(From II.xxiii.28—Communication of Motion by Impulse, or by Thought, equally unintelligible) Another idea we have of body is, the power of communication of motion by impulse; and of our souls, the power of exciting motion by thought. These ideas, the one of body, the other of our minds, every day’s experience clearly furnishes us with: but if here again we inquire how this is done, we are equally in the dark. For, in the communication of motion by impulse, wherein as much motion is lost to one body as is got to the other, which is the ordinariest case, we can have no other conception, but of the passing of motion out of one body into another; which, I think, is as obscure and inconceivable as how our minds move or stop our bodies by thought, which we every moment find they do. We have by daily experience clear evidence of motion produced both by impulse and by thought; but the manner how, hardly comes within our comprehension: we are equally at a loss in both. So that, however we consider motion, and its communication, either from body or spirit, the idea which belongs to spirit is at least as clear as that which belongs to body. And if we consider the active power of moving, or, as I may call it, motivity, it is much clearer in spirit than body; since two bodies, placed by one another at rest, will never afford us the idea of a power in the one to move the other, but by a borrowed motion. …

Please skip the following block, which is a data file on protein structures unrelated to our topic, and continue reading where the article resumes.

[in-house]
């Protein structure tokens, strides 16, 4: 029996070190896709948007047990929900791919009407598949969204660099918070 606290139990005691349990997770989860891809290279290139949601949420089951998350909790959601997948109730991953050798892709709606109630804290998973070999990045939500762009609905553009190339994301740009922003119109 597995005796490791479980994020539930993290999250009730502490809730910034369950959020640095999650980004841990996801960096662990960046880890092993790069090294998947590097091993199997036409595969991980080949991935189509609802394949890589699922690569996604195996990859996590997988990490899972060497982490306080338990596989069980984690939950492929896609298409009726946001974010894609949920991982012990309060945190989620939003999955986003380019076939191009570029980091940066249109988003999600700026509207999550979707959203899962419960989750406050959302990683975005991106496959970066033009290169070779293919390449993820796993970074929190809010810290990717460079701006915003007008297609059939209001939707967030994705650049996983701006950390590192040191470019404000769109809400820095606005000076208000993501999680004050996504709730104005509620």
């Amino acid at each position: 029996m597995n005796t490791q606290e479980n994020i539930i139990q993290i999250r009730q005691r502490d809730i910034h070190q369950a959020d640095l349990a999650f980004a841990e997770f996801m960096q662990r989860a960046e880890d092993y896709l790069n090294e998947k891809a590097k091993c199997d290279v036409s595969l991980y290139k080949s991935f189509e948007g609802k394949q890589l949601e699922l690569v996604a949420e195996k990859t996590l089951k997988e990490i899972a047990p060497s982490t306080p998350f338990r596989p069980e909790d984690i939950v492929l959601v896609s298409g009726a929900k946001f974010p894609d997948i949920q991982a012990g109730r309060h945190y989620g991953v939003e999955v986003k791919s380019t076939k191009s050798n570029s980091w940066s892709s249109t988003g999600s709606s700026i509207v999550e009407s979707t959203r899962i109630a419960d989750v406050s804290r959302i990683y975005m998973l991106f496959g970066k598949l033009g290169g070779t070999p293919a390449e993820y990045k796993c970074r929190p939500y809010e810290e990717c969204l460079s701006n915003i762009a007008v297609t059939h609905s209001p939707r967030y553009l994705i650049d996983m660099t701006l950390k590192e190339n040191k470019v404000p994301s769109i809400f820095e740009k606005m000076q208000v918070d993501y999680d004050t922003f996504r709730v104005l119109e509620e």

- Locke is here raising the problem of transference: how can one body give its motion to another? See Aquinas, Summa Contra Gentiles Chapter Sixty-nine, Section Seven, and Descartes’s Principles (Part II, sections xxiv-v). How would each react to what Locke says here?
(From IV.iii.6—Our Knowledge, therefore narrower than our Ideas) From all which it is evident, that the extent of our knowledge comes not only short of the reality of things, but even of the extent of our own ideas. Though our knowledge be limited to our ideas, and cannot exceed them either in extent or perfection; … Yet it would be well with us if our knowledge were but as large as our ideas, and there were not many doubts and inquiries concerning the ideas we have, whereof we are not, nor I believe ever shall be in this world resolved. Nevertheless, I do not question but that human knowledge, under the present circumstances of our beings and constitutions, may be carried much further than it has hitherto been, if men would sincerely, and with freedom of mind, employ all that industry and labour of thought, in improving the means of discovering truth, which they do for the colouring or support of falsehood, to maintain a system, interest, or party they are once engaged in.